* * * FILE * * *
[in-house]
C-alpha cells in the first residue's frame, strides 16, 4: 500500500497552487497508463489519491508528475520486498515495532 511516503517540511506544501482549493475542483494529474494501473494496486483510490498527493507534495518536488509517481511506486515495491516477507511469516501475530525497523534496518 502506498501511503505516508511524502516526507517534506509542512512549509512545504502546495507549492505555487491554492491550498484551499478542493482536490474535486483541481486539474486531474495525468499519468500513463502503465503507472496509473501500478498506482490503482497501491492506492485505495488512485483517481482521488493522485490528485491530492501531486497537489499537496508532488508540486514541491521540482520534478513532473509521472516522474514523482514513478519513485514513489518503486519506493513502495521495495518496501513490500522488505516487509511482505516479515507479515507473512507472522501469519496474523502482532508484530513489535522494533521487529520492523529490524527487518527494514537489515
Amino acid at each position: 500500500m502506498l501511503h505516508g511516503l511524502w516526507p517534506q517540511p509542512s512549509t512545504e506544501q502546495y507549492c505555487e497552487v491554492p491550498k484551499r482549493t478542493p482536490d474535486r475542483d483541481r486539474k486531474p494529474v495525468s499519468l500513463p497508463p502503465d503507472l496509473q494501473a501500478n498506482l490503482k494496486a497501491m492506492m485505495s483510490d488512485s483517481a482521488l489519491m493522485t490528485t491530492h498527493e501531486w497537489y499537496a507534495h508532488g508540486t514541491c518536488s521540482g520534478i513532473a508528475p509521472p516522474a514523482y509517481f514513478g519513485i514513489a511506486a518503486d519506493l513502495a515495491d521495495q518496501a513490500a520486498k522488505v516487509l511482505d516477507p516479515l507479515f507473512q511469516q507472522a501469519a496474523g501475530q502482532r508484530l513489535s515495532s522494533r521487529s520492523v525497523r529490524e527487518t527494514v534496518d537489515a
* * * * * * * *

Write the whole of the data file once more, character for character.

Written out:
[in-house]
C-alpha cells in the first residue's frame, strides 16, 4: 500500500497552487497508463489519491508528475520486498515495532 511516503517540511506544501482549493475542483494529474494501473494496486483510490498527493507534495518536488509517481511506486515495491516477507511469516501475530525497523534496518 502506498501511503505516508511524502516526507517534506509542512512549509512545504502546495507549492505555487491554492491550498484551499478542493482536490474535486483541481486539474486531474495525468499519468500513463502503465503507472496509473501500478498506482490503482497501491492506492485505495488512485483517481482521488493522485490528485491530492501531486497537489499537496508532488508540486514541491521540482520534478513532473509521472516522474514523482514513478519513485514513489518503486519506493513502495521495495518496501513490500522488505516487509511482505516479515507479515507473512507472522501469519496474523502482532508484530513489535522494533521487529520492523529490524527487518527494514537489515
Amino acid at each position: 500500500m502506498l501511503h505516508g511516503l511524502w516526507p517534506q517540511p509542512s512549509t512545504e506544501q502546495y507549492c505555487e497552487v491554492p491550498k484551499r482549493t478542493p482536490d474535486r475542483d483541481r486539474k486531474p494529474v495525468s499519468l500513463p497508463p502503465d503507472l496509473q494501473a501500478n498506482l490503482k494496486a497501491m492506492m485505495s483510490d488512485s483517481a482521488l489519491m493522485t490528485t491530492h498527493e501531486w497537489y499537496a507534495h508532488g508540486t514541491c518536488s521540482g520534478i513532473a508528475p509521472p516522474a514523482y509517481f514513478g519513485i514513489a511506486a518503486d519506493l513502495a515495491d521495495q518496501a513490500a520486498k522488505v516487509l511482505d516477507p516479515l507479515f507473512q511469516q507472522a501469519a496474523g501475530q502482532r508484530l513489535s515495532s522494533r521487529s520492523v525497523r529490524e527487518t527494514v534496518d537489515a